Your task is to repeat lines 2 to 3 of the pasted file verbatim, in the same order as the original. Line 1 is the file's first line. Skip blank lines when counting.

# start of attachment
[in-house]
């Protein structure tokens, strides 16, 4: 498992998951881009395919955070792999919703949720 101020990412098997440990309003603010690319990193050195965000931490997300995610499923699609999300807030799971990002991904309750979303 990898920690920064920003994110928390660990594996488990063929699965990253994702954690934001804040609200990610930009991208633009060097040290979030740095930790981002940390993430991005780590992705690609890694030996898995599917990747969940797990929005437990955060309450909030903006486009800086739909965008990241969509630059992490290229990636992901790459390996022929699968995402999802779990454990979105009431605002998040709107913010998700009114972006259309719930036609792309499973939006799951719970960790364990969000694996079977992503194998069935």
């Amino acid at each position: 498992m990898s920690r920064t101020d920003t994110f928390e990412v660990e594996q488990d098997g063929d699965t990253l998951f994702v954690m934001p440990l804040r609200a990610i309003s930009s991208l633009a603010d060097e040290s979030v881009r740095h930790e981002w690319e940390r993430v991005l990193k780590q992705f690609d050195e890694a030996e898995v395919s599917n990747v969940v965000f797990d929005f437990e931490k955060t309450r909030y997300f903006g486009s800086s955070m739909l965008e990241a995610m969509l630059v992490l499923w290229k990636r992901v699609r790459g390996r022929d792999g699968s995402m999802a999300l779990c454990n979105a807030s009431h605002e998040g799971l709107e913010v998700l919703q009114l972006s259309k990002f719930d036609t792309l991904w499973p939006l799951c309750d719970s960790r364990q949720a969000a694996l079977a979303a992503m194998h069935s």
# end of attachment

């Protein structure tokens, strides 16, 4: 498992998951881009395919955070792999919703949720 101020990412098997440990309003603010690319990193050195965000931490997300995610499923699609999300807030799971990002991904309750979303 990898920690920064920003994110928390660990594996488990063929699965990253994702954690934001804040609200990610930009991208633009060097040290979030740095930790981002940390993430991005780590992705690609890694030996898995599917990747969940797990929005437990955060309450909030903006486009800086739909965008990241969509630059992490290229990636992901790459390996022929699968995402999802779990454990979105009431605002998040709107913010998700009114972006259309719930036609792309499973939006799951719970960790364990969000694996079977992503194998069935």
């Amino acid at each position: 498992m990898s920690r920064t101020d920003t994110f928390e990412v660990e594996q488990d098997g063929d699965t990253l998951f994702v954690m934001p440990l804040r609200a990610i309003s930009s991208l633009a603010d060097e040290s979030v881009r740095h930790e981002w690319e940390r993430v991005l990193k780590q992705f690609d050195e890694a030996e898995v395919s599917n990747v969940v965000f797990d929005f437990e931490k955060t309450r909030y997300f903006g486009s800086s955070m739909l965008e990241a995610m969509l630059v992490l499923w290229k990636r992901v699609r790459g390996r022929d792999g699968s995402m999802a999300l779990c454990n979105a807030s009431h605002e998040g799971l709107e913010v998700l919703q009114l972006s259309k990002f719930d036609t792309l991904w499973p939006l799951c309750d719970s960790r364990q949720a969000a694996l079977a979303a992503m194998h069935s």